What would the administration do with this coin? Deposit it in the Federal Reserve, of course—just like you or I could go to a bank and deposit money, so could the Treasury Department. The reason I prefer the eight trillion coin is because, if Congress is going to be so idiotic as to fail to allow the administration to pay the bills that Congress has already accumulated*, then President Obama should match their silliness with a gesture somewhere just as extreme. Thus, he should pay off half the debt with one coin and keep open the possibility that the other half will go with another minting if Congress refuses to get its act together.

What would be the likely consequences of such an act? Well, that sort of depends on just how dysfunctional Congress really is. I have mentioned in numerous articles on this site that Congress both could and should actually be doing something closely related to this action. Since we (we being the United States of America) have a non-exchangeable fiat currency, we have the capacity to do all sorts of things that countries could only dream about one hundred years ago. I will not go into all of that here as it would take up too much space and is outlined in my previous articles. To sum it up, though, in theory such a move would have no economic consequences—provided that nobody created them under false interpretations.

That last phrase is the real sticking point. Most economists, many, many financial institutions and the vast majority of the public would likely panic if the president minted the coin without coming out and explaining in great [read: super humongous, enormous beyond the capacity to describe] detail why simply adding the money to the treasury should not matter. If the general public were not reassured, it would likely lead to any of a number of economic catastrophes; among them are extreme inflation (way beyond the level that such a move would warrant), loss of the U.S. Dollar as the world-wide reserve currency, a run on all the banks in the world, a ceasing of all international trade as we know it, and, of course, the Mayan Apocalypse (now several weeks overdue).

There are some fairly smart people, Nobel-winning economist Paul Krugman among them, who have suggested that the administration should actually entertain such a move as minting a high-valued coin. In Krugman’s case, to be fair, he was probably kidding. However, as Modern Monetary Theory (MMT) suggests, such a move is actually fiscally sound. Why? Because the only restraint that the federal government should worry about concerning spending and taxes is the amount of inflation it produces. Note that I linked taxes in with the spending. As far as the fiscal situation is concerned, taxes and spending have nearly the same effect.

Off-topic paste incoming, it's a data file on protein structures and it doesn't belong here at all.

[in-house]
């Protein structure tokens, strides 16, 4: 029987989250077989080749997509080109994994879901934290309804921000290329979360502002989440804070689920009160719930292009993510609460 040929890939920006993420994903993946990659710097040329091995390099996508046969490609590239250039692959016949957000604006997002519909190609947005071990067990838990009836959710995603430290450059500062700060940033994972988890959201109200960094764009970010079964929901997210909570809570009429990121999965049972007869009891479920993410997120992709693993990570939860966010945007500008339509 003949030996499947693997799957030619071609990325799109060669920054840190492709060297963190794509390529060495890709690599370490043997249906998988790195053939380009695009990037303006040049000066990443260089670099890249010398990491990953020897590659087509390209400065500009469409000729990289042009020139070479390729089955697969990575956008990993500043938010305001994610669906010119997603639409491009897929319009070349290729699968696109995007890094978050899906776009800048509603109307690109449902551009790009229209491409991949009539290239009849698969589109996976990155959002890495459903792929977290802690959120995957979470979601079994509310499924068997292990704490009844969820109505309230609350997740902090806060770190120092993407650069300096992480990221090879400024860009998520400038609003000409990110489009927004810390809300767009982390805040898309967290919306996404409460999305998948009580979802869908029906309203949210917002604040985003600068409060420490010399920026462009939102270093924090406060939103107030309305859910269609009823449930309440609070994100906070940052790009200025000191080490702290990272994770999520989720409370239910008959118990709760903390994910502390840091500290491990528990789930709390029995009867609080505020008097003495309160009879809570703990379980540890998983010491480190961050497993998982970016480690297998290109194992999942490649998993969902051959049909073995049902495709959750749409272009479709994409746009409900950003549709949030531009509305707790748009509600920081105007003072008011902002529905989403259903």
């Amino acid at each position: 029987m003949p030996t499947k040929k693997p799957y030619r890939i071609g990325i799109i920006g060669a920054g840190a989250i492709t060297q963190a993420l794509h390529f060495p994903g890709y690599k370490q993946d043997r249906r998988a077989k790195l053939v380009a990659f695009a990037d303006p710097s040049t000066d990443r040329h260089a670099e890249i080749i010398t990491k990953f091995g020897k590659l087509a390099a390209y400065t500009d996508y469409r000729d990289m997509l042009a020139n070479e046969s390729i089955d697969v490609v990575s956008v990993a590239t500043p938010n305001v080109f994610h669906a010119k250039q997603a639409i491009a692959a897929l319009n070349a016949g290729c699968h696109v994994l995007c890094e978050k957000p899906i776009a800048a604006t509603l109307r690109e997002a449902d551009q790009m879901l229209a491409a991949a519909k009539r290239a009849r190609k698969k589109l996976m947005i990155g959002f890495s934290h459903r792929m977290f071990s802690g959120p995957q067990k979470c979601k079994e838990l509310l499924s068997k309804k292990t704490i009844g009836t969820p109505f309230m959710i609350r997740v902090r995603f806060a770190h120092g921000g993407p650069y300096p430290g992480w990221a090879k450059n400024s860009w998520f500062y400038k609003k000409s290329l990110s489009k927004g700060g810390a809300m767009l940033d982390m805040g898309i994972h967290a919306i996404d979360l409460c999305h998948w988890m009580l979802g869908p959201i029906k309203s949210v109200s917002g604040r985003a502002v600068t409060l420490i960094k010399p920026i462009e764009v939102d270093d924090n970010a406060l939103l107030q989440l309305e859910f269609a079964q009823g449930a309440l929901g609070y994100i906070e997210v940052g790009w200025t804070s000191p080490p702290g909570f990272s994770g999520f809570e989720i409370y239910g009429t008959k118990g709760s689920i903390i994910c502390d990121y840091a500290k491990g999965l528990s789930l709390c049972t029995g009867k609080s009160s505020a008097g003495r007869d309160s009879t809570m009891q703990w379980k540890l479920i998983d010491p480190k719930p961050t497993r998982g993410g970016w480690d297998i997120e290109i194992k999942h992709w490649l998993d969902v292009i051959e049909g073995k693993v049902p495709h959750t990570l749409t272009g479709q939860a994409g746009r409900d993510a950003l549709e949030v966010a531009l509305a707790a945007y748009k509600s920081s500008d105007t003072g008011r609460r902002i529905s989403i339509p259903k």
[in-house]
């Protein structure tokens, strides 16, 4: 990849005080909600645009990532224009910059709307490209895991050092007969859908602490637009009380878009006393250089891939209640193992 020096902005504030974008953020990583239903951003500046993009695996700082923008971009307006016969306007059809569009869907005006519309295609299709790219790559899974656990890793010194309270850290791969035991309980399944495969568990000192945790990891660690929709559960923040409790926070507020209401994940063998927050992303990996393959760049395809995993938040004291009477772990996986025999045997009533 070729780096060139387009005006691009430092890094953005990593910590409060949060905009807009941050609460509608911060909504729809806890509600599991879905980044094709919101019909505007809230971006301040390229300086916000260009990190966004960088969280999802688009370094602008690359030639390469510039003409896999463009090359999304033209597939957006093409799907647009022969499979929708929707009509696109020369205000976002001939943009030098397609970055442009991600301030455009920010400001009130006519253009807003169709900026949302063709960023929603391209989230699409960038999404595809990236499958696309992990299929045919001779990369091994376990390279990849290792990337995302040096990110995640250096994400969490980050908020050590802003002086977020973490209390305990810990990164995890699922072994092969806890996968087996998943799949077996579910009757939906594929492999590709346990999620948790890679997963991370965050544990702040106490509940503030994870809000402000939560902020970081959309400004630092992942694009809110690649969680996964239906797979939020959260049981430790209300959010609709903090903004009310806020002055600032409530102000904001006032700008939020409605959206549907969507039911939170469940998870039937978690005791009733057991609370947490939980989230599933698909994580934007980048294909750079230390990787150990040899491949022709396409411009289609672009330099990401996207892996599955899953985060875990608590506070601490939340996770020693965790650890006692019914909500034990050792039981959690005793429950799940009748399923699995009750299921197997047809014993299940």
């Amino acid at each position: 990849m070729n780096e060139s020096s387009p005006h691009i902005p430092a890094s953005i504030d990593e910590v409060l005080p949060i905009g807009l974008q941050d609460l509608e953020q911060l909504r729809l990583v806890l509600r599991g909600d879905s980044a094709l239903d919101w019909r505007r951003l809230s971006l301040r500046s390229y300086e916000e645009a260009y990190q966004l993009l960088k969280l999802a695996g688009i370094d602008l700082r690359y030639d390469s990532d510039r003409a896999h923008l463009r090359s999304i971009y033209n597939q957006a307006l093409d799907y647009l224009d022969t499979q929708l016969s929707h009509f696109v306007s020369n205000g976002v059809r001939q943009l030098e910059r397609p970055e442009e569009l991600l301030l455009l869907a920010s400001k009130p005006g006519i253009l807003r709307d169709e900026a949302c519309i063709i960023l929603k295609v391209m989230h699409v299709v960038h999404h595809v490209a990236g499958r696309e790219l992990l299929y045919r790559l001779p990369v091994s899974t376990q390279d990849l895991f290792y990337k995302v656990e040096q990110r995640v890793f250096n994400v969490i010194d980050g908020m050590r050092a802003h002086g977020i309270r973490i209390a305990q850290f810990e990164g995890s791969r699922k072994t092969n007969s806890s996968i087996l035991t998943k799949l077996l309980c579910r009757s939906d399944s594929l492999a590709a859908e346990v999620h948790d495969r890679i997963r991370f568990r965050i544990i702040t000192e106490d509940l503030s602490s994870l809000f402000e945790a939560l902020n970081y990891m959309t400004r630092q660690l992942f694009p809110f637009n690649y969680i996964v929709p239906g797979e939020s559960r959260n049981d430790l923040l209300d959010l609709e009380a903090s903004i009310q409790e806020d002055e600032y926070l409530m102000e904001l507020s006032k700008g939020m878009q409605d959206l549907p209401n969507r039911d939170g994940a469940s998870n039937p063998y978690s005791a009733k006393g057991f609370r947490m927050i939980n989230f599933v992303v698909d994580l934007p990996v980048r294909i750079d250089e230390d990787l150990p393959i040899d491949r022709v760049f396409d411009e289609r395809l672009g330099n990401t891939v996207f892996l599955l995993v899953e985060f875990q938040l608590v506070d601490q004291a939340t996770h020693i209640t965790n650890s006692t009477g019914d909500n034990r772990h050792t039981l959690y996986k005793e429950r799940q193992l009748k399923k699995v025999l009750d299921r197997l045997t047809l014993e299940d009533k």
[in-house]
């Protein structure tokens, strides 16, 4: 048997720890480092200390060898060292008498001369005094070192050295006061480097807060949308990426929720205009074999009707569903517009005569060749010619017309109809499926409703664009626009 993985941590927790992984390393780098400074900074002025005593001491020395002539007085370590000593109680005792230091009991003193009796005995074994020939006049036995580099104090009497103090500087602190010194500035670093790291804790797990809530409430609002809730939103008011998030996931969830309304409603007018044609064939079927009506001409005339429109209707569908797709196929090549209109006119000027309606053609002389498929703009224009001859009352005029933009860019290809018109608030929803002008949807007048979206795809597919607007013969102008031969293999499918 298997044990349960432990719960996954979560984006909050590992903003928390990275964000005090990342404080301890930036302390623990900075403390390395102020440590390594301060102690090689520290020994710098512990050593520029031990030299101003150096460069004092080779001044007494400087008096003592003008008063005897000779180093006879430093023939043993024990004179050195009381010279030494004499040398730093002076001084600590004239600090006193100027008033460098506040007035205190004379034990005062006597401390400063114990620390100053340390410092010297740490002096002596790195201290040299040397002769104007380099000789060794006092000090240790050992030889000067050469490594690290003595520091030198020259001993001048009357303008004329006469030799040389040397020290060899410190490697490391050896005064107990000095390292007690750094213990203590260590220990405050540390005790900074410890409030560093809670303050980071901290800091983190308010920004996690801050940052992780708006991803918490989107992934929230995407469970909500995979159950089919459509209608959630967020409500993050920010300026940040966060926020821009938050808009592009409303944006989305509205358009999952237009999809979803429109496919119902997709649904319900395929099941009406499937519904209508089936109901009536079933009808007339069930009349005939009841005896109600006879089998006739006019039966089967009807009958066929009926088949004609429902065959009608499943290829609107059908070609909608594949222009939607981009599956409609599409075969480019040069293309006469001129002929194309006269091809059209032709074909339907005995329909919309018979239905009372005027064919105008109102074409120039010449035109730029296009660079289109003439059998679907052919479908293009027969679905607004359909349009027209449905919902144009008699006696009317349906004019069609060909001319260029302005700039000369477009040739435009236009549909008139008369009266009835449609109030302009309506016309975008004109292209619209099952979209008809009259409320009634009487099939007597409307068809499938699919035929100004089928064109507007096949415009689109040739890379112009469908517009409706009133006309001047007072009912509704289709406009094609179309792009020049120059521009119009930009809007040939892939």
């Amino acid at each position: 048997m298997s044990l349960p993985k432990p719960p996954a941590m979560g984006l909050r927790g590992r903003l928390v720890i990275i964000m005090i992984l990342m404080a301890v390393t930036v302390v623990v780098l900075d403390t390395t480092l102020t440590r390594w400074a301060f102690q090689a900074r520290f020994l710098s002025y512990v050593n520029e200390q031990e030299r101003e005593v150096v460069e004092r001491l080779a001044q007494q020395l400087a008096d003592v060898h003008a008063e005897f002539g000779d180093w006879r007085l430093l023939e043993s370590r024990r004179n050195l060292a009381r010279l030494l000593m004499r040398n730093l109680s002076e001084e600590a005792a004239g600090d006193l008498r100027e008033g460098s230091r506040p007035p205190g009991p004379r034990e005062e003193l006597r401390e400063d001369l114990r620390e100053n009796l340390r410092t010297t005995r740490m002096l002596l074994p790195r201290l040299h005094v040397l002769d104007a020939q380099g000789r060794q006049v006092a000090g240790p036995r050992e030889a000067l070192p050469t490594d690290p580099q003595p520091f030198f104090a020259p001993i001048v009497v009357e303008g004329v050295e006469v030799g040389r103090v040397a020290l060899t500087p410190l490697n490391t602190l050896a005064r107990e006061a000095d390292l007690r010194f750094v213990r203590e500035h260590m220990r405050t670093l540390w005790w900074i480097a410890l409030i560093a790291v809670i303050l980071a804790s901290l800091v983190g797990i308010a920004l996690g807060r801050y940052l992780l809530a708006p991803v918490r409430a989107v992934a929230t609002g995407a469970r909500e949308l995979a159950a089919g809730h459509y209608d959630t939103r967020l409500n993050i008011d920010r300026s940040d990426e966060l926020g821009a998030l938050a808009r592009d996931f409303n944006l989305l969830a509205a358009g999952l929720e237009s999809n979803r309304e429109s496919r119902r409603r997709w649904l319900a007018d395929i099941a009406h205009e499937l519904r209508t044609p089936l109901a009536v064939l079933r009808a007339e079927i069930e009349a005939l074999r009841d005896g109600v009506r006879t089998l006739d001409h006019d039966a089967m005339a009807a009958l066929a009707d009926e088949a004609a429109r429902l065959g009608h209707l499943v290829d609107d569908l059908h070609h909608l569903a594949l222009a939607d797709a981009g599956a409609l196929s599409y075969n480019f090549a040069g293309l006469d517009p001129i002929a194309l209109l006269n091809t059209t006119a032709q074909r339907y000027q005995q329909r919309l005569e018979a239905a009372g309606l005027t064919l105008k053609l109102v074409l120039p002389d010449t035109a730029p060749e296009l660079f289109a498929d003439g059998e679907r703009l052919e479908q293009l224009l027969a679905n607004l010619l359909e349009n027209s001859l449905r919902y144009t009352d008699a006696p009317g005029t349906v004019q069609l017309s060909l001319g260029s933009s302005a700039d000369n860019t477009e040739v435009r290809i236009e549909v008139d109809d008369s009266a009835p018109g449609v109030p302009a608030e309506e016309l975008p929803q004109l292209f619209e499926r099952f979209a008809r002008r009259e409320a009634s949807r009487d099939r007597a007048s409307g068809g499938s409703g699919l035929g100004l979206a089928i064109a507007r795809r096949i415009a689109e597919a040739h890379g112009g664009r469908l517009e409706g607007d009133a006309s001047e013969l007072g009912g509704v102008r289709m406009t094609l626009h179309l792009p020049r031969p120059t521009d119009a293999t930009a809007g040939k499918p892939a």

So…at the moment we have some seventeen million or so people who are unemployed or underemployed. We could guarantee all of them jobs (thus setting minimum wage and benefits all at once since any employer offering less would be offering a worse deal than the federal government, and would have to then compete with the government for workers) and simply send out the checks each month (or week, or half-month, however the government decided to pay them). Instead of worrying about borrowing the money (which, in itself is virtually a misnomer anyways), we would simply spend the money into existence. In order to combat runaway inflation, we would have Congress set income taxes (or some other form of taxes) to a level that will keep inflation to tolerable levels (adjusting taxes up during boom times and down during recessions and slow growth). Taxes take money out of circulation, so, if you have too much money in circulation (thus causing inflation to be too high), you could curb the situation by taxing the excess money back out of existence. Case closed.

This is why the trillion dollar coin is such a neat idea. It might actually get people to realize that MMT is real.

*Since I first wrote this the House of Representatives (read Republican House of Representatives) has apparently backed down on its threat to fail to authorize the Treasury Department the capacity to pay the bills. I suppose this is really for the best, but I kind of liked the idea of a coin denominated at one trillion dollars…any anyways, we may still get the chance as the House is only proposing borrowing for the next three months (without solving the problem of running out of money, of course).

Robert Coutinho is a disabled pharmaceutical chemist living in Massachusetts. He has been learning about life, the universe, and everything since he was born in 1963. He has had little else to do since his disability began in 1997. He has written a fictional novel, Their Last Best Hope, which is currently available at Tate Publishing, Amazon and book stores.